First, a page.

The joy of cricket comes mainly from the variety it provides. There is a place in the game for the flamboyant and swashbuckling, the technician and the stonewaller, the quietly efficient player and those who star with their larger-than-life personalities.
A Boycott and a Botham playing side by side symbolizes the different kinds of entertainment the game can provide. The fact that England for a long time have had Kevin Pietersen and Andrew Flintoff on one side and Andrew Strauss and Jonathan Trott on the other representing them depicts the strength of the side in varied terms.
Strauss may not be a crowd puller or empty bars in the manner that Botham and Flintoff and Pietersen can. He is not a flamboyant batsman, nor even a showman as a character. But in his own quietly efficient and methodical manner he has played his part in England's rise to the No.1 spot in the ICC Test rankings.
And here I am not even talking of Strauss the captain, but just of Strauss the batsman. These days when the number of batsmen who boast of a career average of 50 and above is no longer a rarity even if it is not exactly commonplace it would be tempting to dismiss Strauss' career average of 41.
The fact however remains that only about half a dozen England batsmen over the last 135 years have crossed this figure. Some of the outstanding England batsmen have had career averages in the forties. So under the circumstances Strauss' average cannot be just shrugged off.
In any case, the 41 is only part of his career stats. What about the 7000 plus runs, the 21 hundreds and 27 half centuries? What about his impressive ODI record of 4205 runs at an average of 35.63 and a strike rate of virtually 81? The fact remains that Strauss has generally scored runs when they have been badly needed though of course he will not be happy with a highest score of 177.
At 35 he could yet get that coveted double hundred for he is still good enough to hold his place as a batsman.
Indeed Strauss' first Test was the kind of debut that players only dream about. Against New Zealand at Lord's in 2004 he was well on course to getting a century in each innings before he was run out for 83 following a mix up with Nasser Hussain.
He had already announced his arrival with a stroke filled 112 in the first innings becoming only the fourth batsman to launch his Test career with a century at the game's headquarters.What made it a true storybook feat was the fact that he was not in the playing eleven and only made it because the England captain Michael Vaughan suffered an injury on the eve of the match.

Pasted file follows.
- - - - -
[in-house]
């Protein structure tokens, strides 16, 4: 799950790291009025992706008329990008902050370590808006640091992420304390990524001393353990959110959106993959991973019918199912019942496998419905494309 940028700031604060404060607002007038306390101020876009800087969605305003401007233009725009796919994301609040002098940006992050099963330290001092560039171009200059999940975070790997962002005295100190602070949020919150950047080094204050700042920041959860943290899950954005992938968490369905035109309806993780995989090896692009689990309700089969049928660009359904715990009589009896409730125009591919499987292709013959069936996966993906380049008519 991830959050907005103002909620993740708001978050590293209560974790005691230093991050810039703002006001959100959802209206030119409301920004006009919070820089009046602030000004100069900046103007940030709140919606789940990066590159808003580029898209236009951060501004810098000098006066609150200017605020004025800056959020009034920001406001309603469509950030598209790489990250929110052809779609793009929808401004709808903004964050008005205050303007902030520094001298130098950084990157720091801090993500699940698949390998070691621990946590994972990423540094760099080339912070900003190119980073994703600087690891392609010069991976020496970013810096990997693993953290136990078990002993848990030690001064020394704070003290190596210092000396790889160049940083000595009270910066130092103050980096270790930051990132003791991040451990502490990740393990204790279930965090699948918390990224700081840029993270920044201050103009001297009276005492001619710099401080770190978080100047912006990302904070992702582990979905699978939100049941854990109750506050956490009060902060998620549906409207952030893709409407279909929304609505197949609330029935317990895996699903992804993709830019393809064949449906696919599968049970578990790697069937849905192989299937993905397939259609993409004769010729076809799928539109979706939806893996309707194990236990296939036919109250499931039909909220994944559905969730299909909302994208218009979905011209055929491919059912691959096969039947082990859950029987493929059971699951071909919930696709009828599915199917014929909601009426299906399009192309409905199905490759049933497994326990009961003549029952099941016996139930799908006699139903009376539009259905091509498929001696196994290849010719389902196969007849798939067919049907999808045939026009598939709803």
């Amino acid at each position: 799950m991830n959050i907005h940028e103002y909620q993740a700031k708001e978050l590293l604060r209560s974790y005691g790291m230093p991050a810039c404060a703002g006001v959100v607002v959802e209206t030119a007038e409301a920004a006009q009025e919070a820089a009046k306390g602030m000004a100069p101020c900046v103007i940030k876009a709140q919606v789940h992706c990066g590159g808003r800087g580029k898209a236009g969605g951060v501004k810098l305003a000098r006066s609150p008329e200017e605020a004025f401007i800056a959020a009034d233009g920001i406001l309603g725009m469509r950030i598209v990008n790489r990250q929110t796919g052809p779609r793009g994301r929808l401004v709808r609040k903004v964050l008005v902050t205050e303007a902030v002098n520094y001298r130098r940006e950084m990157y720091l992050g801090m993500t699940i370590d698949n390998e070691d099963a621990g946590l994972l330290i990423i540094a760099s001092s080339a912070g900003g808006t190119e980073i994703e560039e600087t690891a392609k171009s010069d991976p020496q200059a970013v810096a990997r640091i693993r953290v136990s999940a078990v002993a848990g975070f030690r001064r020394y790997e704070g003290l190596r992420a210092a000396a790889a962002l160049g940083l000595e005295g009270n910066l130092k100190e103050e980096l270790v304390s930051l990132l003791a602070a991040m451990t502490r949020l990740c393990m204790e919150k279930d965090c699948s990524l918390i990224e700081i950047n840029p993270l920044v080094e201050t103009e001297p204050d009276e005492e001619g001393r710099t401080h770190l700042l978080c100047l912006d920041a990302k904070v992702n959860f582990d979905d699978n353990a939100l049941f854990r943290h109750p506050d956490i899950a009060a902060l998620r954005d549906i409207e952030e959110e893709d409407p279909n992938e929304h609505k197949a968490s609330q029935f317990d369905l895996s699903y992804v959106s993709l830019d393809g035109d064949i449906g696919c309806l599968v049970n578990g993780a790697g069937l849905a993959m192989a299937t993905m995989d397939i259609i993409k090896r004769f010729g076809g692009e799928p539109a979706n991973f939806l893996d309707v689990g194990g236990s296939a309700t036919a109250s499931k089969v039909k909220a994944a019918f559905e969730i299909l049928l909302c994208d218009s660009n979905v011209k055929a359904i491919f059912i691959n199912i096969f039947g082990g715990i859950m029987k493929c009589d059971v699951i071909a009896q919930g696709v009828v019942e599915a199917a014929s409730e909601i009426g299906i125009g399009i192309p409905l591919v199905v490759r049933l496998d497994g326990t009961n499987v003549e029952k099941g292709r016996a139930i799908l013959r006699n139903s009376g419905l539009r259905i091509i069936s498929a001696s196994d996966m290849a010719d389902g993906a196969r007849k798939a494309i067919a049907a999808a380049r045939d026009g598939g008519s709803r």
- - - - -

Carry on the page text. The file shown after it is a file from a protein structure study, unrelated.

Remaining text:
In the years to follow Strauss remained an automatic choice as opening batsman being among the runs consistently. He has been particularly effective in a crisis or when England have been confronted by a strong attack. Early evidence of this was his two hundreds in the memorable Ashes series of 2005 - the only one on both sides to get more than one.
By this time he was already looked upon as a future England leader having been a successful captain of Middlesex. It was no surprise when he finally took over when Pietersen quit in 2008 and straightaway proved himself as a no nonsense captain. Like his batting Strauss brought to his captaincy certain old fashioned values like goading his players to perform above their potential and instilling confidence in the younger men.
Of course there was never any doubt that he would lead from the front a prime example being when he headed the series figures in the triumphant 2009 Ashes campaign with a hundred and three half centuries. His masterly 161 set up the England victory at Lord's. With two successive Ashes triumphs at home and away Strauss takes his place as one of the most successful England captains ever. As the icing on the cake England took over at the top of the Test rankings when he has been at the helm.
It's a double honour for Strauss as he leads England out at his favourite venue Lord's against South Africa on Thursday. Not only will he become only the ninth England player to figure in 100 Tests, it is also his 50th Test as captain. Only Mike Atherton (54) and Michael Vaughan (51) have led England in more Tests.
It would be in the fitness of things if he could emulate his opposing skipper Graeme Smith who notched up a hundred in his 100th Test at the
Oval last month. Having started off his career eight years ago with a feat straight out of fiction another storybook touch is not out of Strauss' reach.
Of course his qualities as a captain too will be put to the test for England need to win the game to retain their top ranking. But he has already come out trumps in this regard by his measured reaction to the Pietersen controversy. He has been careful to see that the off field events have not affected the team members.
As he has put it ''once the players became involved, I become very protective of that environment, the values by which we live and treat each other. And I'm willing to remain vigilant about that going forward because I think it's central to why we've become a very good side.''
Strauss is very much in control of things but he is far from being a dictator. As one critic has pointed ''Strauss is a decent man in an increasingly indecent world. He has displayed the timeless virtues of decency, honesty and modesty.'' These may be old fashioned values but are sorely needed in the dog eats dog cricketing world of today to provide a soothing touch.